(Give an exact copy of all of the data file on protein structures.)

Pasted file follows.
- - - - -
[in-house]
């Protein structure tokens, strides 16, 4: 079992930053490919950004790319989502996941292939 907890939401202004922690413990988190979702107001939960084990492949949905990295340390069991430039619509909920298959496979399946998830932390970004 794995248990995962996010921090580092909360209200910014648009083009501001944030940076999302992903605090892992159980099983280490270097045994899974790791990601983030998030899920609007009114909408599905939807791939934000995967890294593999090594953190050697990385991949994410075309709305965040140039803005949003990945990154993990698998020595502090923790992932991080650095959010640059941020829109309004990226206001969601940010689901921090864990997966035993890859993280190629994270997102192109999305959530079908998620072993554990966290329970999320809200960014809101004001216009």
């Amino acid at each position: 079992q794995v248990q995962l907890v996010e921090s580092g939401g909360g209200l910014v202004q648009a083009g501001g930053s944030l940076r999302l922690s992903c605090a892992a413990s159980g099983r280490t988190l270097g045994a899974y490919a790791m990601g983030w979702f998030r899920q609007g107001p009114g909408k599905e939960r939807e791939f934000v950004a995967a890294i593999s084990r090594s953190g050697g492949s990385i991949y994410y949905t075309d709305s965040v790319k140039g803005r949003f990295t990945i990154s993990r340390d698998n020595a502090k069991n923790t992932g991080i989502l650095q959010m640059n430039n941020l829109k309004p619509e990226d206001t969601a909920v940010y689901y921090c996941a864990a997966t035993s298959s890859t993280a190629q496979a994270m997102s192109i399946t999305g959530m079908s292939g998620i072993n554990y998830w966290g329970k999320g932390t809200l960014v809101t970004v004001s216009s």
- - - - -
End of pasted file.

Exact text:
[in-house]
């Protein structure tokens, strides 16, 4: 079992930053490919950004790319989502996941292939 907890939401202004922690413990988190979702107001939960084990492949949905990295340390069991430039619509909920298959496979399946998830932390970004 794995248990995962996010921090580092909360209200910014648009083009501001944030940076999302992903605090892992159980099983280490270097045994899974790791990601983030998030899920609007009114909408599905939807791939934000995967890294593999090594953190050697990385991949994410075309709305965040140039803005949003990945990154993990698998020595502090923790992932991080650095959010640059941020829109309004990226206001969601940010689901921090864990997966035993890859993280190629994270997102192109999305959530079908998620072993554990966290329970999320809200960014809101004001216009």
């Amino acid at each position: 079992q794995v248990q995962l907890v996010e921090s580092g939401g909360g209200l910014v202004q648009a083009g501001g930053s944030l940076r999302l922690s992903c605090a892992a413990s159980g099983r280490t988190l270097g045994a899974y490919a790791m990601g983030w979702f998030r899920q609007g107001p009114g909408k599905e939960r939807e791939f934000v950004a995967a890294i593999s084990r090594s953190g050697g492949s990385i991949y994410y949905t075309d709305s965040v790319k140039g803005r949003f990295t990945i990154s993990r340390d698998n020595a502090k069991n923790t992932g991080i989502l650095q959010m640059n430039n941020l829109k309004p619509e990226d206001t969601a909920v940010y689901y921090c996941a864990a997966t035993s298959s890859t993280a190629q496979a994270m997102s192109i399946t999305g959530m079908s292939g998620i072993n554990y998830w966290g329970k999320g932390t809200l960014v809101t970004v004001s216009s």